This spectacular animal is adept at dealing with frigid temperatures and has evolved to live in these conditions. They do start to shiver if the temperature drops below negative 70 degrees Celsius, but this truly creates an understanding for the weather they can withstand. Like their name suggests they live in the arctic and arctic-tundra habitats, including Europe, Northern Asia and America. During the seasonal changes, their fur also changes so they can camouflage themselves throughout the year. So during the winter their fur is fluffy, full and white and throughout the summer it is darker and not as fluffy. They have excellent senses and they can smell and hear prey that is hidden beneath the snow. They are also monogamous, and both the male and female look after the babies. Arctic foxes are very modern!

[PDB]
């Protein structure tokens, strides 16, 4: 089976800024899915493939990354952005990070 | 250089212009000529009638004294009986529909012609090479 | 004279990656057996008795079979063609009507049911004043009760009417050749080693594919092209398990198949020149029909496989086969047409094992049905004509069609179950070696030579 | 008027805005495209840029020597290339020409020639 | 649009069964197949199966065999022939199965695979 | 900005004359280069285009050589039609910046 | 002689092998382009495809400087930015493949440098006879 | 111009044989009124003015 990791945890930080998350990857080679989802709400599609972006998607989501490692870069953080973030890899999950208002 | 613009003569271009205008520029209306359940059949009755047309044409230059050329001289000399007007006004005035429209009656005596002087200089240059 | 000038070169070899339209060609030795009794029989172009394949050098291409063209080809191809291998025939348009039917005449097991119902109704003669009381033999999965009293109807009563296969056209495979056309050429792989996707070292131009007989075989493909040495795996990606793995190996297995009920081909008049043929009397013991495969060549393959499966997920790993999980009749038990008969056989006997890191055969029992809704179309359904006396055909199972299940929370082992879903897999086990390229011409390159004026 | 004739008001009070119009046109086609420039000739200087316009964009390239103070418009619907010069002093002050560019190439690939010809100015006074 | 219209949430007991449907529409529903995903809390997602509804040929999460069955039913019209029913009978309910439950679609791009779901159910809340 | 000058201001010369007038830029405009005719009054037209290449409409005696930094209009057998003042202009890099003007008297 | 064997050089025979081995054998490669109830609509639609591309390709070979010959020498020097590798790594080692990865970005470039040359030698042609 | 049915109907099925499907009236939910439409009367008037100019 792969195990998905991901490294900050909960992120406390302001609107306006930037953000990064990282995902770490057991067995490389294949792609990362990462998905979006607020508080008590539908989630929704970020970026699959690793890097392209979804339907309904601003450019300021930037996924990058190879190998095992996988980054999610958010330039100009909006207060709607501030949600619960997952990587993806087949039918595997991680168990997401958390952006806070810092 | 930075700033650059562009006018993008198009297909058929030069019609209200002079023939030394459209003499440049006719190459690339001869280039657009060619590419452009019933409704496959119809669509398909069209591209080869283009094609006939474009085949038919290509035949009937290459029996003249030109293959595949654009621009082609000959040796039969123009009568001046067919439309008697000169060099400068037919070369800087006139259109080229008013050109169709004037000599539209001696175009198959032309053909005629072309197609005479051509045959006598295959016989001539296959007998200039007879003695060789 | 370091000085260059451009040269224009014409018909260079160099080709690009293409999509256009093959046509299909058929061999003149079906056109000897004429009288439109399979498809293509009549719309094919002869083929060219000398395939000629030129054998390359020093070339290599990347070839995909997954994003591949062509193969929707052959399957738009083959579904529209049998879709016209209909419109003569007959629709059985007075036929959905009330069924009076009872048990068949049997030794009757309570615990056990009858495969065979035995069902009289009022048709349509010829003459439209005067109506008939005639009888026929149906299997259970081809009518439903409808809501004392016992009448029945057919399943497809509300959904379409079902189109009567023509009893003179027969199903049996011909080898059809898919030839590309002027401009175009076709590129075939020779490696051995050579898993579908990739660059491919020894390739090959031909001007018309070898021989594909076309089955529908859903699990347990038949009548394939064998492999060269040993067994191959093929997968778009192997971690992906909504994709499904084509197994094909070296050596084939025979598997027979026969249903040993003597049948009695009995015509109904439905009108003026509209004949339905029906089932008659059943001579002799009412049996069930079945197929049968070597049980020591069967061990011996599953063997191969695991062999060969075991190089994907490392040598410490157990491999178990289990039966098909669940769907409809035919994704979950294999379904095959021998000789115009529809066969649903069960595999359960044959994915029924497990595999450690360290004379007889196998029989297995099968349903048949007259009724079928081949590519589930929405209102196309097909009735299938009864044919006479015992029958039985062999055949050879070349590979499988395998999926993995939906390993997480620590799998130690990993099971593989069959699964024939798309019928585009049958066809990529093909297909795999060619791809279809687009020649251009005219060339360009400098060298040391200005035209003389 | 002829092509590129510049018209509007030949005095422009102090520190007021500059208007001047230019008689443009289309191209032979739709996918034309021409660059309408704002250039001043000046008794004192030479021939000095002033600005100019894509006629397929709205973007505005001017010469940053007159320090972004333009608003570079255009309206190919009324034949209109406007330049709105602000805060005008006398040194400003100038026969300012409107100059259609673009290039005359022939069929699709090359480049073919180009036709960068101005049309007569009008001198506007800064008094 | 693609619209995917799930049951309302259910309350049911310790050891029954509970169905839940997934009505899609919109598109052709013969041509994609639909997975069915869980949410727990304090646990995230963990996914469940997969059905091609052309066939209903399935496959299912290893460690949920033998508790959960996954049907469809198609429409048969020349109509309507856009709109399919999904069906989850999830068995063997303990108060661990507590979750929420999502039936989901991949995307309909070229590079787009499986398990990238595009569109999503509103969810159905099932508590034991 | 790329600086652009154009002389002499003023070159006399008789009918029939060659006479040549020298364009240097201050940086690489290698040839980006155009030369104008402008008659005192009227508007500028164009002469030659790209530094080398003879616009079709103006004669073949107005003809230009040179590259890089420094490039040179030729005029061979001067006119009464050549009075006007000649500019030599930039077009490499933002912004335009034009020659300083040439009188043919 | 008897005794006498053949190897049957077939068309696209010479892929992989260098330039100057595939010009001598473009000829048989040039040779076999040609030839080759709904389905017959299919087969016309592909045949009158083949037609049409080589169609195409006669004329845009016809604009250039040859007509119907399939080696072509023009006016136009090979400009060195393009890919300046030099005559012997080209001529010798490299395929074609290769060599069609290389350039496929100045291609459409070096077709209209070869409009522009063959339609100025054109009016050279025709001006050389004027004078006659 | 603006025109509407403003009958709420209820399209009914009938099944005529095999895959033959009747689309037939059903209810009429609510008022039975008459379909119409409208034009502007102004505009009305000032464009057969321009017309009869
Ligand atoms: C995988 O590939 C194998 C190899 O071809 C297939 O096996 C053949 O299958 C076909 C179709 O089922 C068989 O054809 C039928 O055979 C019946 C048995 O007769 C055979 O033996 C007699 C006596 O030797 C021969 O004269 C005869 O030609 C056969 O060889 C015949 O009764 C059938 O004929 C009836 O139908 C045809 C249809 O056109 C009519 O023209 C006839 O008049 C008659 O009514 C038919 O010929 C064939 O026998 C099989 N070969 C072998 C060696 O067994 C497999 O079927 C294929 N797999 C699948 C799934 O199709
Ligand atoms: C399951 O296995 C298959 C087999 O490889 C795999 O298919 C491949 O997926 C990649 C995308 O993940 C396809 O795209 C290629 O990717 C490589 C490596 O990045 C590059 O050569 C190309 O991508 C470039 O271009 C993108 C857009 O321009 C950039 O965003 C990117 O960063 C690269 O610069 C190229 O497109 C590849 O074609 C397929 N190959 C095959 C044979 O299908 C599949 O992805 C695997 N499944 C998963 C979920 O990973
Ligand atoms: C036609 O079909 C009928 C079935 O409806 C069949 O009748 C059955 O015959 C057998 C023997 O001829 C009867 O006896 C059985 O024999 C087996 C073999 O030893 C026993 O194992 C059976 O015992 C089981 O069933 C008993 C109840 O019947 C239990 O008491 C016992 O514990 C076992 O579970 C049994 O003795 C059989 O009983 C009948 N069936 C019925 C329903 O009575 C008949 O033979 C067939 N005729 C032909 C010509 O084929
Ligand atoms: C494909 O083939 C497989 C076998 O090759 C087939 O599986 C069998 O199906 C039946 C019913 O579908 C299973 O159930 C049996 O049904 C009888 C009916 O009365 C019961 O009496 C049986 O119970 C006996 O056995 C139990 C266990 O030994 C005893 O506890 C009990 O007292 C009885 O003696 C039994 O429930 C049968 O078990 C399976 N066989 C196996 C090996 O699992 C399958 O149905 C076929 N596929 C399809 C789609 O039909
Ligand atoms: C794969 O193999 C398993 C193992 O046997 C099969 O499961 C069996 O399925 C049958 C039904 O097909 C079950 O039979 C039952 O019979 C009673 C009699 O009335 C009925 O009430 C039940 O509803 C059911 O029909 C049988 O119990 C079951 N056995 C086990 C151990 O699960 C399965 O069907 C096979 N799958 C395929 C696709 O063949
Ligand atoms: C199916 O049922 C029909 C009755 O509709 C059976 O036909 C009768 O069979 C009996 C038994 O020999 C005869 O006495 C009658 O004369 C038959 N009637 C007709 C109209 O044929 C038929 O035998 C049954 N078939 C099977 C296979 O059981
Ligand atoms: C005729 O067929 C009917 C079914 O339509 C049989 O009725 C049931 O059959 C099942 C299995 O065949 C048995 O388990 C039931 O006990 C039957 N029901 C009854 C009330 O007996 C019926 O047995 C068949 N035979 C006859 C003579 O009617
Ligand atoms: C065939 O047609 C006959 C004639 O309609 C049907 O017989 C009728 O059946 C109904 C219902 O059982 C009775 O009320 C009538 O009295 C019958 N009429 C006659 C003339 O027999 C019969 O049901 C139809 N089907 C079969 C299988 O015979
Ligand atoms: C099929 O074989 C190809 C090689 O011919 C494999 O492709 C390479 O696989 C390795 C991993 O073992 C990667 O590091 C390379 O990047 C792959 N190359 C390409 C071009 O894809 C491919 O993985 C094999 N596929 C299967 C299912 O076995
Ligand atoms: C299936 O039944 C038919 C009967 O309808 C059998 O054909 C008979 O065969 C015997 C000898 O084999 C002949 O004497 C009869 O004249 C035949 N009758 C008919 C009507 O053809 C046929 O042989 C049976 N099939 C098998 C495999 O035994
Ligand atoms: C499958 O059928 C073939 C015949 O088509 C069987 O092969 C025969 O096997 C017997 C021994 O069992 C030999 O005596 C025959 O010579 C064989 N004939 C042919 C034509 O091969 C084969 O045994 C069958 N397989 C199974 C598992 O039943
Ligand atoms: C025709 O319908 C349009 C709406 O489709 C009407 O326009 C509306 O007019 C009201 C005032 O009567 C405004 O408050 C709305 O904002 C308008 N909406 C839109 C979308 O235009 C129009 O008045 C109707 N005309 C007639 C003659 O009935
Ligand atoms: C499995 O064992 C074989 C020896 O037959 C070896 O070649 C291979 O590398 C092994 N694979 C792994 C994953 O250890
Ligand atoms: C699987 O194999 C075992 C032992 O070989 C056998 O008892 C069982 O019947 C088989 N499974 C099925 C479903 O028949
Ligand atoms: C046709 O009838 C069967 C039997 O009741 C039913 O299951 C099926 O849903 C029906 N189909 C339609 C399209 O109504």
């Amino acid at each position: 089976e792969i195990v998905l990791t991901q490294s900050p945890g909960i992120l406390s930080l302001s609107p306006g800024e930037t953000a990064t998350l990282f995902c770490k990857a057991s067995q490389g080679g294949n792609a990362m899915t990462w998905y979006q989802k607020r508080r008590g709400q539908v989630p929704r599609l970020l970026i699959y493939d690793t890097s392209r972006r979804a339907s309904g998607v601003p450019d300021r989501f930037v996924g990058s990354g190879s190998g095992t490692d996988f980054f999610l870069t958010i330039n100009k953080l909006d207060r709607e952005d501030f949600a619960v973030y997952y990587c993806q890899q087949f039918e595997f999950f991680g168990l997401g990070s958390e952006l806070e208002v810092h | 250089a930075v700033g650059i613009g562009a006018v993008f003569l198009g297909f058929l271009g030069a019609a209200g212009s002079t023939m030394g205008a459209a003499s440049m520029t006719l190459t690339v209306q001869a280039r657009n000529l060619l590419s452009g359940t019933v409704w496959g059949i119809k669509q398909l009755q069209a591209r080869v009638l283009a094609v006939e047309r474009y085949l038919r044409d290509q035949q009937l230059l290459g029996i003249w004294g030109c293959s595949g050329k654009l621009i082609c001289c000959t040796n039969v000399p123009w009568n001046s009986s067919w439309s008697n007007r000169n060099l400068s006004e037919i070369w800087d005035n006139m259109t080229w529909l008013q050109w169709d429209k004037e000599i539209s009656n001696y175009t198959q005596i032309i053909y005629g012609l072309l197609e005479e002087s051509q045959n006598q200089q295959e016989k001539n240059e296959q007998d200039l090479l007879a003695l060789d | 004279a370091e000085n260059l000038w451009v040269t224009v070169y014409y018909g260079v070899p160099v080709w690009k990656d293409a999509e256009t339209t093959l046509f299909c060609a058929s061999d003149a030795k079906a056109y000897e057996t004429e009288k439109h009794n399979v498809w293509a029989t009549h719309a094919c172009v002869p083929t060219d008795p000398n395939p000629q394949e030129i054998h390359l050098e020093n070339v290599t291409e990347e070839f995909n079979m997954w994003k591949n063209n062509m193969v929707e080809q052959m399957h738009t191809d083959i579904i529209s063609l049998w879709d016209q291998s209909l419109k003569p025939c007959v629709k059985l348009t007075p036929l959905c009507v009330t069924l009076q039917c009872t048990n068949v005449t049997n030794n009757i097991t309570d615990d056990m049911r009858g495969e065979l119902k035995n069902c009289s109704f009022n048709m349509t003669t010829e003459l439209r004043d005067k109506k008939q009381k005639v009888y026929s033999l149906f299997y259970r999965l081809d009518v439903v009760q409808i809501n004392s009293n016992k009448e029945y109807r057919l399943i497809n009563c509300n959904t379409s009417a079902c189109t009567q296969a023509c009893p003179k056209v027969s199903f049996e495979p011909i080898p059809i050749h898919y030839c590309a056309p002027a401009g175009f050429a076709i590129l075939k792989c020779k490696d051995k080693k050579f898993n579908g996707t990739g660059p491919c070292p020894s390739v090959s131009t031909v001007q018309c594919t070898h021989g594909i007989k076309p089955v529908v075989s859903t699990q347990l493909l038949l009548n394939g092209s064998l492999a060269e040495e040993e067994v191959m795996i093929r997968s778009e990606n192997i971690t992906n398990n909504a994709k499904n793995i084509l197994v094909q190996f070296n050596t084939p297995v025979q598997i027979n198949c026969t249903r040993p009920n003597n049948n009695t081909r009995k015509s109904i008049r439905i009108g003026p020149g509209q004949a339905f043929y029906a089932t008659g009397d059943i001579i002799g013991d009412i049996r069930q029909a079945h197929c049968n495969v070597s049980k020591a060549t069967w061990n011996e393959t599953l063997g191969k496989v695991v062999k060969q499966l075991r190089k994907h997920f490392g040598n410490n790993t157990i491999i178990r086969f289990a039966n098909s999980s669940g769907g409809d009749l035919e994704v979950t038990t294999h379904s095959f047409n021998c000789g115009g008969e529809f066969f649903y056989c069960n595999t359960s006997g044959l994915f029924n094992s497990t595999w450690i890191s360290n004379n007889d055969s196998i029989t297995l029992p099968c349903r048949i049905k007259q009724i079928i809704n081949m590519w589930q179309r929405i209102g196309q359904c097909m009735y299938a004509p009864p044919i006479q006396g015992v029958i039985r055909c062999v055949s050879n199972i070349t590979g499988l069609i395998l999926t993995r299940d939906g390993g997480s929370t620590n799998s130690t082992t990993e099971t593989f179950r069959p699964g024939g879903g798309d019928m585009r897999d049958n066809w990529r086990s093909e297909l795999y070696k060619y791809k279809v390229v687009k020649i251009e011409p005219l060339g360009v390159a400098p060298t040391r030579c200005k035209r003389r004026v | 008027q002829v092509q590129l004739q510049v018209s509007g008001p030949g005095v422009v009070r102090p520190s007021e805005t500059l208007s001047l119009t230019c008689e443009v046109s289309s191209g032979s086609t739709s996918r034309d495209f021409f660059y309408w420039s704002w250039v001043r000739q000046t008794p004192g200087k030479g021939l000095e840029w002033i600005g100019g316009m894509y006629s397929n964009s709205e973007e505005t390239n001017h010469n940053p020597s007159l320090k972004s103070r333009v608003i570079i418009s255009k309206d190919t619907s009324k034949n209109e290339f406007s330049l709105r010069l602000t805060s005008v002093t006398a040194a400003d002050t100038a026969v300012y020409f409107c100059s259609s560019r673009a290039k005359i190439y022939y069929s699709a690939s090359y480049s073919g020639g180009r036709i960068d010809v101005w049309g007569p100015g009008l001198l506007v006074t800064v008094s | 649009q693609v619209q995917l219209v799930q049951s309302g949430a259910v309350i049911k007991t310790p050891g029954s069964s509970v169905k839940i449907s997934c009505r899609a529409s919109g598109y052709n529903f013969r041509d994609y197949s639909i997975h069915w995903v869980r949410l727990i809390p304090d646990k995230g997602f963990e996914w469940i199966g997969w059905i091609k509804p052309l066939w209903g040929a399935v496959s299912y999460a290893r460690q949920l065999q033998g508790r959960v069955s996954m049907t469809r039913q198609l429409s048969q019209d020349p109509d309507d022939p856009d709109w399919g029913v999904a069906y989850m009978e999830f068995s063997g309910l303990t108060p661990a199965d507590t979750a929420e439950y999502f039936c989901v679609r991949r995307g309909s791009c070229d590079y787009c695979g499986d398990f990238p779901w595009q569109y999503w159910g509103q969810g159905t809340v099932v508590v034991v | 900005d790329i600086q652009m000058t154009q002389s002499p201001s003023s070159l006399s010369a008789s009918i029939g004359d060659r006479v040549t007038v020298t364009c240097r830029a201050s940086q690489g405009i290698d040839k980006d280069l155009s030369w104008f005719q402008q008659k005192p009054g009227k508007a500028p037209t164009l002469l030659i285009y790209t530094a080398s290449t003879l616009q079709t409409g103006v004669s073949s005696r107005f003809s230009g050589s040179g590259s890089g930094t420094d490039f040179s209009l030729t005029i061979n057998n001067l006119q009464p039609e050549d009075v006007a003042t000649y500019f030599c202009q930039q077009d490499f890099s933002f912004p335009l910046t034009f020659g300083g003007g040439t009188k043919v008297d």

All arctic animals have something in common, they have all adapted to the harsh climates and their anatomy has become precise at protecting them, from blubber insulation to tusks. It shows how the weather affects the behavior of the animals and really impacts its life. We, as humans get to witness the difference between warm climate animals and cold climate animals and assess the fascinating differences.
By Fay Partridge Fay Partridge is an Online Journalism Intern at Frontier, an international non-profit volunteering NGO. Frontier has over 300 dedicated conservation and community development projects as well as plenty of inspiring www.frontier.ac.uk/Volunteer/Volunteer.aspx?utm_source=TheDodo&utm_medium=gapyearblog&utm_campaign=BlogArticle">gap year ideas to help make your time out meaningful. For more information on all the opportunities available please visit www.frontier.ac.uk. Check out Frontier's blog "Into the Wild" where you can read more articles like this! Happy reading!
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